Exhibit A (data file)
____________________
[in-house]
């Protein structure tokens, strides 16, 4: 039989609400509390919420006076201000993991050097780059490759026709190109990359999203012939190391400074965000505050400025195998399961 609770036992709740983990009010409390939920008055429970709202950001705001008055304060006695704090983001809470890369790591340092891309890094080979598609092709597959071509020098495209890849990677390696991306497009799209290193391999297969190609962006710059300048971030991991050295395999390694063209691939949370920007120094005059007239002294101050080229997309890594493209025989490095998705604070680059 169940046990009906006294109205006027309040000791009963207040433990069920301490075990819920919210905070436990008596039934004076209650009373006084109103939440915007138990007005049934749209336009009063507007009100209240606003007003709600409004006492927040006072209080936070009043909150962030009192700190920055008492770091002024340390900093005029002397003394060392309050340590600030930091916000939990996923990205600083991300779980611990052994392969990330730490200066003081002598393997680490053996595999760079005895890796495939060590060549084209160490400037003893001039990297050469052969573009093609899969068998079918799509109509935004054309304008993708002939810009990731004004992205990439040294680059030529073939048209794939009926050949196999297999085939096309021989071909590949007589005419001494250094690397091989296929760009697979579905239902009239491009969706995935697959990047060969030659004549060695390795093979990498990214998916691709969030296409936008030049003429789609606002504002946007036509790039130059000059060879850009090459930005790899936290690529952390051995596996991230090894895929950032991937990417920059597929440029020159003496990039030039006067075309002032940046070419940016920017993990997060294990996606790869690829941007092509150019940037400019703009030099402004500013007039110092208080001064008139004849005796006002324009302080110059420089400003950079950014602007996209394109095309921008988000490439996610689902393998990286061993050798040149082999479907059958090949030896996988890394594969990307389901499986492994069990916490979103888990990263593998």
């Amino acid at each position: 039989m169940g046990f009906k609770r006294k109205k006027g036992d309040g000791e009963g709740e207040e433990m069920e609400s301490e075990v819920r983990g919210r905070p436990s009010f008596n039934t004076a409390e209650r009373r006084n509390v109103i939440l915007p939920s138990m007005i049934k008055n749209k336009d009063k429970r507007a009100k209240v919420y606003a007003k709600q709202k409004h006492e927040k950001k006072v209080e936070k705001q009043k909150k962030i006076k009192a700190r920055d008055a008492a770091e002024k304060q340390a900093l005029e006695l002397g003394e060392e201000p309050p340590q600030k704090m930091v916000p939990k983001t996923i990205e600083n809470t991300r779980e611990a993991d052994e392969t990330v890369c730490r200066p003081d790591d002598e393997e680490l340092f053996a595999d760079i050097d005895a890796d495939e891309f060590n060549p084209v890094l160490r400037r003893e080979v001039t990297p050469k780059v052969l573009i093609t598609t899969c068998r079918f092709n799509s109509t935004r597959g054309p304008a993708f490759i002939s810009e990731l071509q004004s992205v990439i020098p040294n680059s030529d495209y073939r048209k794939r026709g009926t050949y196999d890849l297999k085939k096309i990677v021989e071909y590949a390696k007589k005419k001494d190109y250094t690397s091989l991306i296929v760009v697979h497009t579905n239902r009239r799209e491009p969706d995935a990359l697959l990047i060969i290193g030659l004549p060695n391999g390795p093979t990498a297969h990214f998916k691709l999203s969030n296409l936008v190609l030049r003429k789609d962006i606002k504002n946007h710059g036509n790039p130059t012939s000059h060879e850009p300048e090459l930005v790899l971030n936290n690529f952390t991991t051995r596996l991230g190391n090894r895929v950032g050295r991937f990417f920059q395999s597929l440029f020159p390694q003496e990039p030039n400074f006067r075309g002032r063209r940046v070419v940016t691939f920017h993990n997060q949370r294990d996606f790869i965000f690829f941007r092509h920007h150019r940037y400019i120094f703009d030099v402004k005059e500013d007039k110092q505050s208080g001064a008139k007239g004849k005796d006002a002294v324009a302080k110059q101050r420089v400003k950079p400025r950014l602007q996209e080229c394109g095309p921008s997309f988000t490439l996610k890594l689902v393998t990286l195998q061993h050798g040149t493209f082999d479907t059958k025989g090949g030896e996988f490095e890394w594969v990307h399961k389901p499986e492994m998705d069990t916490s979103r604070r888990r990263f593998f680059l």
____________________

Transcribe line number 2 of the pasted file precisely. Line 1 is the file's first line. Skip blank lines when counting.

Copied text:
């Protein structure tokens, strides 16, 4: 039989609400509390919420006076201000993991050097780059490759026709190109990359999203012939190391400074965000505050400025195998399961 609770036992709740983990009010409390939920008055429970709202950001705001008055304060006695704090983001809470890369790591340092891309890094080979598609092709597959071509020098495209890849990677390696991306497009799209290193391999297969190609962006710059300048971030991991050295395999390694063209691939949370920007120094005059007239002294101050080229997309890594493209025989490095998705604070680059 169940046990009906006294109205006027309040000791009963207040433990069920301490075990819920919210905070436990008596039934004076209650009373006084109103939440915007138990007005049934749209336009009063507007009100209240606003007003709600409004006492927040006072209080936070009043909150962030009192700190920055008492770091002024340390900093005029002397003394060392309050340590600030930091916000939990996923990205600083991300779980611990052994392969990330730490200066003081002598393997680490053996595999760079005895890796495939060590060549084209160490400037003893001039990297050469052969573009093609899969068998079918799509109509935004054309304008993708002939810009990731004004992205990439040294680059030529073939048209794939009926050949196999297999085939096309021989071909590949007589005419001494250094690397091989296929760009697979579905239902009239491009969706995935697959990047060969030659004549060695390795093979990498990214998916691709969030296409936008030049003429789609606002504002946007036509790039130059000059060879850009090459930005790899936290690529952390051995596996991230090894895929950032991937990417920059597929440029020159003496990039030039006067075309002032940046070419940016920017993990997060294990996606790869690829941007092509150019940037400019703009030099402004500013007039110092208080001064008139004849005796006002324009302080110059420089400003950079950014602007996209394109095309921008988000490439996610689902393998990286061993050798040149082999479907059958090949030896996988890394594969990307389901499986492994069990916490979103888990990263593998």